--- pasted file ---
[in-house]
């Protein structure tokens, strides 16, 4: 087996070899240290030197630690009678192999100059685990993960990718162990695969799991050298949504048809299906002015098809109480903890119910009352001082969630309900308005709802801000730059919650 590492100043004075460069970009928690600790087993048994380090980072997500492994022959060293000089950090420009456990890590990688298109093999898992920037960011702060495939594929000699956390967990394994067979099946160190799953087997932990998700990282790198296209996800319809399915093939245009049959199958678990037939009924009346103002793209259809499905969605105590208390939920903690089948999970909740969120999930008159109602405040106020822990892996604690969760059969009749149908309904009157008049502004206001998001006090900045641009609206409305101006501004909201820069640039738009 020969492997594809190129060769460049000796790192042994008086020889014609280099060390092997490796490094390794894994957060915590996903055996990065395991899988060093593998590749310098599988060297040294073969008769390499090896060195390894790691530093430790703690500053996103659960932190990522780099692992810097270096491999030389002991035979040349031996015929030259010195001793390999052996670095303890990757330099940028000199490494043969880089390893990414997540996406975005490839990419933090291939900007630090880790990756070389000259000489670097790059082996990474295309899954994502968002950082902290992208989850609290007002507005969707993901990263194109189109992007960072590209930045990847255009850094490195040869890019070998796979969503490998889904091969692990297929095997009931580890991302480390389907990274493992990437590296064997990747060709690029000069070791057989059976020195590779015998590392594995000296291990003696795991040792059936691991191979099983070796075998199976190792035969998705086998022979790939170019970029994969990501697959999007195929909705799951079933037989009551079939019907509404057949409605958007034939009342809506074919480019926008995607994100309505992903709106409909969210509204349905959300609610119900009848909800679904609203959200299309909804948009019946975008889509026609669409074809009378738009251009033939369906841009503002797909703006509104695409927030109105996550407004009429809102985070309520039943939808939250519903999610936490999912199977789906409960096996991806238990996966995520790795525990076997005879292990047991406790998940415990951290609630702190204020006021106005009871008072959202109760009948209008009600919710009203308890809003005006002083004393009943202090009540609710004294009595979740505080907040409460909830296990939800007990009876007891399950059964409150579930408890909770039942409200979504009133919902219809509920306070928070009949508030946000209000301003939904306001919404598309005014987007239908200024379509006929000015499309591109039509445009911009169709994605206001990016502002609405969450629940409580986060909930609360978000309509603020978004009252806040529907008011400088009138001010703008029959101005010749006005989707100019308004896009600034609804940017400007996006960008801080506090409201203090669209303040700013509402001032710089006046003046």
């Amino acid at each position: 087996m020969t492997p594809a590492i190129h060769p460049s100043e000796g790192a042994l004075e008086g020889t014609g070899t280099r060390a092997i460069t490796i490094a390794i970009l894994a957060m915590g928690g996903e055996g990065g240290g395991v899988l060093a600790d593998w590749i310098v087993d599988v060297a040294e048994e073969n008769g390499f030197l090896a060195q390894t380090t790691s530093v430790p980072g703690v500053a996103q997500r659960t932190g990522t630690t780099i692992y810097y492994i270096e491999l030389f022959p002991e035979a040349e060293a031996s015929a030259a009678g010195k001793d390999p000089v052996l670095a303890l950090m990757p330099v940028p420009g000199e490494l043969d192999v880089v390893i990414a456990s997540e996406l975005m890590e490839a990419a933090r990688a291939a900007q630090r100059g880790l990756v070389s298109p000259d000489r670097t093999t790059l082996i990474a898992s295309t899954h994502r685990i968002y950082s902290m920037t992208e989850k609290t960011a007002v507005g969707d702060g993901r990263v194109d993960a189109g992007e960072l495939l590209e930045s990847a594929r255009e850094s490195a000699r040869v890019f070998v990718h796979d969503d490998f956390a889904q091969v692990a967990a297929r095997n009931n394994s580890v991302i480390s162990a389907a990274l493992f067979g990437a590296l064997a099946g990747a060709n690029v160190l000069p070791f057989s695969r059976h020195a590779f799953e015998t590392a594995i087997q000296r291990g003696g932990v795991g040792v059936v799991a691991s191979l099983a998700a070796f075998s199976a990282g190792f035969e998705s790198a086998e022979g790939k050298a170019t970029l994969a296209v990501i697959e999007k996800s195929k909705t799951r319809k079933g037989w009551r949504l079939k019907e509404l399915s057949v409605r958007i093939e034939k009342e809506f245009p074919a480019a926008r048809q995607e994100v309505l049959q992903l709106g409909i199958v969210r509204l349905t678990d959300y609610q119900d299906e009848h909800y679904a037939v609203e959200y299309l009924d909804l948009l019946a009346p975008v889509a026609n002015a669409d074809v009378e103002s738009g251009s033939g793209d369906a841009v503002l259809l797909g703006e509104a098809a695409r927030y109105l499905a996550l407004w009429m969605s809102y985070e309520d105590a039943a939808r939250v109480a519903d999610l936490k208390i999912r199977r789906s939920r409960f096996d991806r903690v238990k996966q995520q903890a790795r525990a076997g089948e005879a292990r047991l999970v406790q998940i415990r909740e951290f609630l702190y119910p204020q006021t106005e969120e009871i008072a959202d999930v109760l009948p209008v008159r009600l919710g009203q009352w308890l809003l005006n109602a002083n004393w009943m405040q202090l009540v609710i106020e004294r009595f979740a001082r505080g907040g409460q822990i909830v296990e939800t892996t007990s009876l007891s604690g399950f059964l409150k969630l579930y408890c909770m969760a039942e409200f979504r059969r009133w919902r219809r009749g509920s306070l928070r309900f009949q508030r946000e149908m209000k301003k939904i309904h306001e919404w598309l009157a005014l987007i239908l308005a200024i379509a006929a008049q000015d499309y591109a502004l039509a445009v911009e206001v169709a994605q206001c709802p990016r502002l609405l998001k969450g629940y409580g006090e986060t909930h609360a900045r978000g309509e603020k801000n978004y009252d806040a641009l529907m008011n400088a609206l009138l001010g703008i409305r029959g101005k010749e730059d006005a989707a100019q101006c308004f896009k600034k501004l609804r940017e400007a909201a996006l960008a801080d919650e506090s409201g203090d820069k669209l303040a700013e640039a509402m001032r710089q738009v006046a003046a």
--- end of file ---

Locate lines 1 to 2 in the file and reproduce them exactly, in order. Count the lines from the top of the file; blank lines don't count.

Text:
[in-house]
């Protein structure tokens, strides 16, 4: 087996070899240290030197630690009678192999100059685990993960990718162990695969799991050298949504048809299906002015098809109480903890119910009352001082969630309900308005709802801000730059919650 590492100043004075460069970009928690600790087993048994380090980072997500492994022959060293000089950090420009456990890590990688298109093999898992920037960011702060495939594929000699956390967990394994067979099946160190799953087997932990998700990282790198296209996800319809399915093939245009049959199958678990037939009924009346103002793209259809499905969605105590208390939920903690089948999970909740969120999930008159109602405040106020822990892996604690969760059969009749149908309904009157008049502004206001998001006090900045641009609206409305101006501004909201820069640039738009 020969492997594809190129060769460049000796790192042994008086020889014609280099060390092997490796490094390794894994957060915590996903055996990065395991899988060093593998590749310098599988060297040294073969008769390499090896060195390894790691530093430790703690500053996103659960932190990522780099692992810097270096491999030389002991035979040349031996015929030259010195001793390999052996670095303890990757330099940028000199490494043969880089390893990414997540996406975005490839990419933090291939900007630090880790990756070389000259000489670097790059082996990474295309899954994502968002950082902290992208989850609290007002507005969707993901990263194109189109992007960072590209930045990847255009850094490195040869890019070998796979969503490998889904091969692990297929095997009931580890991302480390389907990274493992990437590296064997990747060709690029000069070791057989059976020195590779015998590392594995000296291990003696795991040792059936691991191979099983070796075998199976190792035969998705086998022979790939170019970029994969990501697959999007195929909705799951079933037989009551079939019907509404057949409605958007034939009342809506074919480019926008995607994100309505992903709106409909969210509204349905959300609610119900009848909800679904609203959200299309909804948009019946975008889509026609669409074809009378738009251009033939369906841009503002797909703006509104695409927030109105996550407004009429809102985070309520039943939808939250519903999610936490999912199977789906409960096996991806238990996966995520790795525990076997005879292990047991406790998940415990951290609630702190204020006021106005009871008072959202109760009948209008009600919710009203308890809003005006002083004393009943202090009540609710004294009595979740505080907040409460909830296990939800007990009876007891399950059964409150579930408890909770039942409200979504009133919902219809509920306070928070009949508030946000209000301003939904306001919404598309005014987007239908200024379509006929000015499309591109039509445009911009169709994605206001990016502002609405969450629940409580986060909930609360978000309509603020978004009252806040529907008011400088009138001010703008029959101005010749006005989707100019308004896009600034609804940017400007996006960008801080506090409201203090669209303040700013509402001032710089006046003046």